‘They don't really want to know us’: experiences and
perceptions of international students at the Dublin Institute of
This paper seeks to explore the experiences and perceptions of
international, non-EU students at the Dublin Institute of Technology.
My interest in the subject derives from my work as a lecturer
at a college with an increasing number of international students
and from my participation as a student on a course which made me
appreciate the value of a diverse student and lecturer body.
The sample of the survey I carried out included international
students and lecturers at one campus of the Dublin Institute of
While the results indicated that international students are just
as heterogeneous as Irish students, they are faced with specific
problems deriving from difficulty with language, differences in
academic culture and segregation from the Irish students. They are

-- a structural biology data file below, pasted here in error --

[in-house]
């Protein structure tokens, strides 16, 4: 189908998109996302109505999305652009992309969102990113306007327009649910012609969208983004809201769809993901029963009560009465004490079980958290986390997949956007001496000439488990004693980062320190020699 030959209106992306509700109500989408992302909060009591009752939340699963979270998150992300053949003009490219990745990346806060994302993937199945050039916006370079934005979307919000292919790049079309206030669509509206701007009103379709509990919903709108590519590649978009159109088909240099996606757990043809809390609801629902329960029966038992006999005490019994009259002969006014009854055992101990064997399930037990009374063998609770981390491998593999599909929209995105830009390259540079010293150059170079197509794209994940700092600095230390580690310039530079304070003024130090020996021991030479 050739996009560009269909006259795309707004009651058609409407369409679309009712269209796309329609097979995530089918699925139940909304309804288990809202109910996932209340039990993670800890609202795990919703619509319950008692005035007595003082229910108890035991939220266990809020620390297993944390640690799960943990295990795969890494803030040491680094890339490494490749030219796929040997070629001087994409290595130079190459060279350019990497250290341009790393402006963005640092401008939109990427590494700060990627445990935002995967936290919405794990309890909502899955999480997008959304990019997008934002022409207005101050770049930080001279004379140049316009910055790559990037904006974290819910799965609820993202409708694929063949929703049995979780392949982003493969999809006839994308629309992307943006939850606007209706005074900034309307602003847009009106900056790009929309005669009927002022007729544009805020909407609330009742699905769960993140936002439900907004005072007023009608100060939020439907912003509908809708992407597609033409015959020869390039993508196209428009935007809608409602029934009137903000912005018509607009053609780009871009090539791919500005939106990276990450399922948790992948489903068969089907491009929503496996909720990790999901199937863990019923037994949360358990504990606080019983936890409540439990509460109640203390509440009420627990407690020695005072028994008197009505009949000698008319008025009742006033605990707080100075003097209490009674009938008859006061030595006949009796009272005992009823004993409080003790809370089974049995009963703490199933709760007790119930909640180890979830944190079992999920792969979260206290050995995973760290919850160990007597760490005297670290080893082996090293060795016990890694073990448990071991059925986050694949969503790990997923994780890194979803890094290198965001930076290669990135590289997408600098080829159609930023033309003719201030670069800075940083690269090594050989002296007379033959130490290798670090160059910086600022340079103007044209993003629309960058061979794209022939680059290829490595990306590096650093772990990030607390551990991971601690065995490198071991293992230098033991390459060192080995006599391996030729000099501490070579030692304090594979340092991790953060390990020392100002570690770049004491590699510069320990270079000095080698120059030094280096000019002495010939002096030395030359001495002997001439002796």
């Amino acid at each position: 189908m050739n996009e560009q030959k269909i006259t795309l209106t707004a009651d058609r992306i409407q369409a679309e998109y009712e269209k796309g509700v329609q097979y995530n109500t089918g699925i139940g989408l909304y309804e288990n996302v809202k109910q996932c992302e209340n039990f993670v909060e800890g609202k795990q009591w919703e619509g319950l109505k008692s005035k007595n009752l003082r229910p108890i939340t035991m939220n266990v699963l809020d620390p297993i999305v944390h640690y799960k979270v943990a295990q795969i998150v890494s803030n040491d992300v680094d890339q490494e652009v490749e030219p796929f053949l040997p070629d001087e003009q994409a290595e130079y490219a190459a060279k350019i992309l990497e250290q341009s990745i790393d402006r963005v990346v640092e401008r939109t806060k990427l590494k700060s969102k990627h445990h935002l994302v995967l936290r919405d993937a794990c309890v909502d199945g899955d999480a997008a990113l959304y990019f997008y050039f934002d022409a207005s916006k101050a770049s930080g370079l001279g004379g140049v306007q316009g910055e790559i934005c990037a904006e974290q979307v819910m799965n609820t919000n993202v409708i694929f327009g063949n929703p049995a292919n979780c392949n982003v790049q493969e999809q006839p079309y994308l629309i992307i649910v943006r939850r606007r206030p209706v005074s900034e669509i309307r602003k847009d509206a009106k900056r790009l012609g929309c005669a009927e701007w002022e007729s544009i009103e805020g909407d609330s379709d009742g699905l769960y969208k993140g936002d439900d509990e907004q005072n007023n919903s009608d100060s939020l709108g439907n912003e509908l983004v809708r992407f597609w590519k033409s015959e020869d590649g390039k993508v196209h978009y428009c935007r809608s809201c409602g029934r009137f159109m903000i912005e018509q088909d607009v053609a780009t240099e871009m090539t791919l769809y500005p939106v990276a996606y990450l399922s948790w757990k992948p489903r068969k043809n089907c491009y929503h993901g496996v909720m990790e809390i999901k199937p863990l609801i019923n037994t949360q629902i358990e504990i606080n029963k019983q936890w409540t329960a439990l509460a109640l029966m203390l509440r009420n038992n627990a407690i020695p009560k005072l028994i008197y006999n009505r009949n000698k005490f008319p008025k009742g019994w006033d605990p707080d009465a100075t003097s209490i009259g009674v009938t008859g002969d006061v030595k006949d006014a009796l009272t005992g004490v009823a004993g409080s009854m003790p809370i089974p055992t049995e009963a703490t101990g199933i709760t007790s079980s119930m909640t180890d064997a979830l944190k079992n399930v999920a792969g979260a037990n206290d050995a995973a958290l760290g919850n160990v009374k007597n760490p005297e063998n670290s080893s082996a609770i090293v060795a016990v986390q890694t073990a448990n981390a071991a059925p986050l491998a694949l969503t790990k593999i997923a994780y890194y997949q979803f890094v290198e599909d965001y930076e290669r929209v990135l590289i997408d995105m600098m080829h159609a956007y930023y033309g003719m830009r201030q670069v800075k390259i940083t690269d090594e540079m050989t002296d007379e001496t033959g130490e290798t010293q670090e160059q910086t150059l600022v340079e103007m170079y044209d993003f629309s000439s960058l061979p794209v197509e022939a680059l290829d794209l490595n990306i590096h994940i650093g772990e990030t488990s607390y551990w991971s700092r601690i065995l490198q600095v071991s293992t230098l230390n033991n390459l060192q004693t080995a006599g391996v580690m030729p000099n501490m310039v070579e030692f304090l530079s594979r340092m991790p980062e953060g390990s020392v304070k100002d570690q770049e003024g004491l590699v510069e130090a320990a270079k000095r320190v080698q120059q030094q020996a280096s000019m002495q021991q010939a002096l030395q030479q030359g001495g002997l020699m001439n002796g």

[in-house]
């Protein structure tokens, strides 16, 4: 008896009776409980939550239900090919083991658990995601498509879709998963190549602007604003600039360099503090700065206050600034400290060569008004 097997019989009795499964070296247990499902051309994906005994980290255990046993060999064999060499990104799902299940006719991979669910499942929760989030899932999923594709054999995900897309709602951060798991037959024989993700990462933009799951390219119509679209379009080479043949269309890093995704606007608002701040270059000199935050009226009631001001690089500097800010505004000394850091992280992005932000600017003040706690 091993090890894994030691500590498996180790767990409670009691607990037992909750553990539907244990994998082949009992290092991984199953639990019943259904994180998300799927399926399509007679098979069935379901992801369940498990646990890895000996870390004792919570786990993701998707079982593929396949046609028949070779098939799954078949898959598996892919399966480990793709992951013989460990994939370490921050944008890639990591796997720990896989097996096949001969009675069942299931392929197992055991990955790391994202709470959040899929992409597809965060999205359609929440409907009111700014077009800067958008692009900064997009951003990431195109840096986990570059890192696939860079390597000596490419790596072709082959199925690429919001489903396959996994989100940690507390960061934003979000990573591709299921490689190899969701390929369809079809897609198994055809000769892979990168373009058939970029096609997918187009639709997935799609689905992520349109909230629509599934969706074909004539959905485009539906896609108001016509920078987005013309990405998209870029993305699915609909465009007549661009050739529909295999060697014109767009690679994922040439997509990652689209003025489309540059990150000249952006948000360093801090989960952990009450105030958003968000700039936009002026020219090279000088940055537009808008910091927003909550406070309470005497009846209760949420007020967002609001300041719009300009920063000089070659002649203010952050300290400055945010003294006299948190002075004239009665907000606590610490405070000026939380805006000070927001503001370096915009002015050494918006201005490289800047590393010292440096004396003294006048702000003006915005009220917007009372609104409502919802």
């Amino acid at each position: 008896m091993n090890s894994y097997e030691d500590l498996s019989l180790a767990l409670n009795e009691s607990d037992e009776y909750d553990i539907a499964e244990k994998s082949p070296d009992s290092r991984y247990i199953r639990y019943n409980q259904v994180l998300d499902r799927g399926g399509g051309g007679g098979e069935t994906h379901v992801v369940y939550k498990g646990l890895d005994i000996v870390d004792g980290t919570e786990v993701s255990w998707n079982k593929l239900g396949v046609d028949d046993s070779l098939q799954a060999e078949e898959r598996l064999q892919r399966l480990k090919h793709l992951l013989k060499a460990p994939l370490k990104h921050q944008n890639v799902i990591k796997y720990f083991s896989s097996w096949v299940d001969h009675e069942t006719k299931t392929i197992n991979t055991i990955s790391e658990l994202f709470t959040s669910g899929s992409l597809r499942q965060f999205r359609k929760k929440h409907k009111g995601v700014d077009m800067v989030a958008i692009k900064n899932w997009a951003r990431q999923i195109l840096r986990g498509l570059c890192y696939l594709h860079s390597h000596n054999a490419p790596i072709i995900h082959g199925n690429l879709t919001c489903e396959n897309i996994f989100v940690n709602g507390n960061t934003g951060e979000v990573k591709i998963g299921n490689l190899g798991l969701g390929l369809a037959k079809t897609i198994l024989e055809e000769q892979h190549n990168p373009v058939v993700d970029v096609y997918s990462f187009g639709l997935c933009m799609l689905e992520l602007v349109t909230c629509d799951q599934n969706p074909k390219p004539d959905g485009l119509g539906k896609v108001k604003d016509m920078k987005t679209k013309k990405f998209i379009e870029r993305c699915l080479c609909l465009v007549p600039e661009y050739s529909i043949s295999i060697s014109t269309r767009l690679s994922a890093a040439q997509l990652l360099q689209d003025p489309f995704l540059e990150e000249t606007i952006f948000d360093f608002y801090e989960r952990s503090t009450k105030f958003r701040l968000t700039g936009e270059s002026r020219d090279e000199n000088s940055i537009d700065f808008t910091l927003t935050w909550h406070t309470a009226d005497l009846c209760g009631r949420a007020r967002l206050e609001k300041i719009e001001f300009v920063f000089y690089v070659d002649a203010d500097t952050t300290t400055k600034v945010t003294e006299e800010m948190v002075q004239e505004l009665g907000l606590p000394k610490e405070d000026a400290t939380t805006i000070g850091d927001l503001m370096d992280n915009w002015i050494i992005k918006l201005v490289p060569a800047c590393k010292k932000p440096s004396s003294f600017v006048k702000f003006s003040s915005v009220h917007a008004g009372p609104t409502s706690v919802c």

also subjected to discrimination and racism, which is often not
expressed explicitly and therefore hard to challenge.
Because of falling numbers of Irish students, institutions of higher
education have increasingly become dependent on the recruitment
of international students, but do not appreciate the educational
benefits of a diverse student population. The revenue generated
by the international students does not correspond to an adequate
infrastructure of support and services. The lack of acknowledgement
by the institution corresponds with the failure to recognise the
international students as an integral part of life on campus. As
a consequence the international students expressed the feeling of
being ignored and neglected. As Irish students were not part of
the survey their attitude could be deducted only from how the international
students perceived them.
The fact that the majority of lecturers regarded international
students as an asset gives an indication of the hidden potential
of diversity. The detailed suggestions of both students and lecturers
could help to improve the situation and to create the conditions
for an intercultural campus. In addition, the institution needs
to develop policy guidelines and codes of practice for the development
of awareness of diversity issues and recognition of the value of
a diverse student population.